It wasn't just Salieri who had to play second fiddle to Mozart. According to this matter-of-fact historical drama, young Wolfgang had an older sister, Nannerl (Marie Féret), who was equally prodigious as a performer and composer.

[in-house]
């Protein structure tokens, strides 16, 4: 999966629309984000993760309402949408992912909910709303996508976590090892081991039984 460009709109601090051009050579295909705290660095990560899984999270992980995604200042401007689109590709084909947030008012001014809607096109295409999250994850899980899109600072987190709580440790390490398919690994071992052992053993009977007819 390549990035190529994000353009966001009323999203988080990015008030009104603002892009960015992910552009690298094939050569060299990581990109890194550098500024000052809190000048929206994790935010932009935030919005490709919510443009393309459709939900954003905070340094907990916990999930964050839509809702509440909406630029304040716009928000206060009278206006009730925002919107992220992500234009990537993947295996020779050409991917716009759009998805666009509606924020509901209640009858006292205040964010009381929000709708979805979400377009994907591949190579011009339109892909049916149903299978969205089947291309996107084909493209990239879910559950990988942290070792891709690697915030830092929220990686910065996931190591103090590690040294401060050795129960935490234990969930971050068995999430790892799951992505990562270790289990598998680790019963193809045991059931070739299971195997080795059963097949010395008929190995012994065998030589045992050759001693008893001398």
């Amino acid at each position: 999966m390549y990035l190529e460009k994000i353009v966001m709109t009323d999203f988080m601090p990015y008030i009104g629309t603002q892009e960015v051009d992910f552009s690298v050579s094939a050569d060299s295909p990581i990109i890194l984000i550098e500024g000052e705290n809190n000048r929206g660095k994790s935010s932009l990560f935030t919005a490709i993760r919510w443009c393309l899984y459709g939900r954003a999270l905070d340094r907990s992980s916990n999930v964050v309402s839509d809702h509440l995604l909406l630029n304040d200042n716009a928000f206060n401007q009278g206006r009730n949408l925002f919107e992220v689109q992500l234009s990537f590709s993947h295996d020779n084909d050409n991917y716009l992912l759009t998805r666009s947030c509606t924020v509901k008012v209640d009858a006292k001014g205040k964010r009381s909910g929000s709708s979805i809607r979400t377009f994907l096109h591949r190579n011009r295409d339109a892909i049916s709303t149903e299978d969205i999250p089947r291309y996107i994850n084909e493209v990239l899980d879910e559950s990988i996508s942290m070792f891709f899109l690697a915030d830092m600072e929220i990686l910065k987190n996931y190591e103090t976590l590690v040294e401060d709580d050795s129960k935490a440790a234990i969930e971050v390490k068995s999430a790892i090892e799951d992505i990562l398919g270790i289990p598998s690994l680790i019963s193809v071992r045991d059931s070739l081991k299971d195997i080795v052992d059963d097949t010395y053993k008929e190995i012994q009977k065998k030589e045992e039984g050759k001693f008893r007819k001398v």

Dragged around the courts of 1760s Europe by their ambitious father (Marc Barbé), Nannerl knows she's not like other girls, but gradually learns that her talent is to be thwarted: the violin is "no instrument for a girl", says Dad, devoting himself to training the boy. Writer-director René Féret imagines the young Miss Mozart's friendship with the teenage son and daughter of Louis XV – also trammelled by the social order of the day – and presents a touching and telling portrait of the times: the starchy codes of the pre-revolutionary French court, the cramped family quarters, the sudden illnesses (see the pre-pubescent Mozart with measles). Best scene of the film has brother and sister improvising a tune, then leaping out of bed in giggles to compose at the harpsichord. The rest is rather one-paced, but it has charm.Reuse content